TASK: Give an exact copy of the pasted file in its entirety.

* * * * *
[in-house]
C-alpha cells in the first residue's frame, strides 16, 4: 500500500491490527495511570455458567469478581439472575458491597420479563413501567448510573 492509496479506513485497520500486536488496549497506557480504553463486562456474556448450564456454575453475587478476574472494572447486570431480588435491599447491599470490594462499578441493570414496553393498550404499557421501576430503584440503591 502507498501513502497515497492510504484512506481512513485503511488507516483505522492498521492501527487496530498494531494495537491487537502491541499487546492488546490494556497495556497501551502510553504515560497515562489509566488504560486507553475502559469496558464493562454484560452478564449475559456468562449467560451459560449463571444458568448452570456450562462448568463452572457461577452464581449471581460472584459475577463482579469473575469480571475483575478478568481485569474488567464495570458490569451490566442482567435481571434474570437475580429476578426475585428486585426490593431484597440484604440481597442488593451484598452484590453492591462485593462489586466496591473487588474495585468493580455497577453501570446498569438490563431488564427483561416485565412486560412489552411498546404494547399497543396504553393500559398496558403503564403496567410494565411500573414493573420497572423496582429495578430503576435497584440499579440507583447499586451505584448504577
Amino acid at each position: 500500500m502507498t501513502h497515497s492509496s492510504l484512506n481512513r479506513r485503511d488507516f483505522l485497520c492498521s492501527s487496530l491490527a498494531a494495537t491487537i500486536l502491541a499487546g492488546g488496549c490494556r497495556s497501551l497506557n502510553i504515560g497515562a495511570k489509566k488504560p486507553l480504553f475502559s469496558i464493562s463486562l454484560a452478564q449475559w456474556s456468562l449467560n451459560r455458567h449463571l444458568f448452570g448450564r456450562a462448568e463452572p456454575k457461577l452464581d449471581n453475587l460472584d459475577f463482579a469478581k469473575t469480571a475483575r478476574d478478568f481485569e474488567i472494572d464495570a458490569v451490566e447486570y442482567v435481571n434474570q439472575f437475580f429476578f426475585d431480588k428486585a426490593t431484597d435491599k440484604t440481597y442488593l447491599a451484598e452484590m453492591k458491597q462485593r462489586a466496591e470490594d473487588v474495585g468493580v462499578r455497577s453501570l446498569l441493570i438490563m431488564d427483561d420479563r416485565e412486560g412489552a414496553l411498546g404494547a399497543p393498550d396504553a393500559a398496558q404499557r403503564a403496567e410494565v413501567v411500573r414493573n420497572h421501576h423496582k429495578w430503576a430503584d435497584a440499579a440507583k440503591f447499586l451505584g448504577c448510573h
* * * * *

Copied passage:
[in-house]
C-alpha cells in the first residue's frame, strides 16, 4: 500500500491490527495511570455458567469478581439472575458491597420479563413501567448510573 492509496479506513485497520500486536488496549497506557480504553463486562456474556448450564456454575453475587478476574472494572447486570431480588435491599447491599470490594462499578441493570414496553393498550404499557421501576430503584440503591 502507498501513502497515497492510504484512506481512513485503511488507516483505522492498521492501527487496530498494531494495537491487537502491541499487546492488546490494556497495556497501551502510553504515560497515562489509566488504560486507553475502559469496558464493562454484560452478564449475559456468562449467560451459560449463571444458568448452570456450562462448568463452572457461577452464581449471581460472584459475577463482579469473575469480571475483575478478568481485569474488567464495570458490569451490566442482567435481571434474570437475580429476578426475585428486585426490593431484597440484604440481597442488593451484598452484590453492591462485593462489586466496591473487588474495585468493580455497577453501570446498569438490563431488564427483561416485565412486560412489552411498546404494547399497543396504553393500559398496558403503564403496567410494565411500573414493573420497572423496582429495578430503576435497584440499579440507583447499586451505584448504577
Amino acid at each position: 500500500m502507498t501513502h497515497s492509496s492510504l484512506n481512513r479506513r485503511d488507516f483505522l485497520c492498521s492501527s487496530l491490527a498494531a494495537t491487537i500486536l502491541a499487546g492488546g488496549c490494556r497495556s497501551l497506557n502510553i504515560g497515562a495511570k489509566k488504560p486507553l480504553f475502559s469496558i464493562s463486562l454484560a452478564q449475559w456474556s456468562l449467560n451459560r455458567h449463571l444458568f448452570g448450564r456450562a462448568e463452572p456454575k457461577l452464581d449471581n453475587l460472584d459475577f463482579a469478581k469473575t469480571a475483575r478476574d478478568f481485569e474488567i472494572d464495570a458490569v451490566e447486570y442482567v435481571n434474570q439472575f437475580f429476578f426475585d431480588k428486585a426490593t431484597d435491599k440484604t440481597y442488593l447491599a451484598e452484590m453492591k458491597q462485593r462489586a466496591e470490594d473487588v474495585g468493580v462499578r455497577s453501570l446498569l441493570i438490563m431488564d427483561d420479563r416485565e412486560g412489552a414496553l411498546g404494547a399497543p393498550d396504553a393500559a398496558q404499557r403503564a403496567e410494565v413501567v411500573r414493573n420497572h421501576h423496582k429495578w430503576a430503584d435497584a440499579a440507583k440503591f447499586l451505584g448504577c448510573h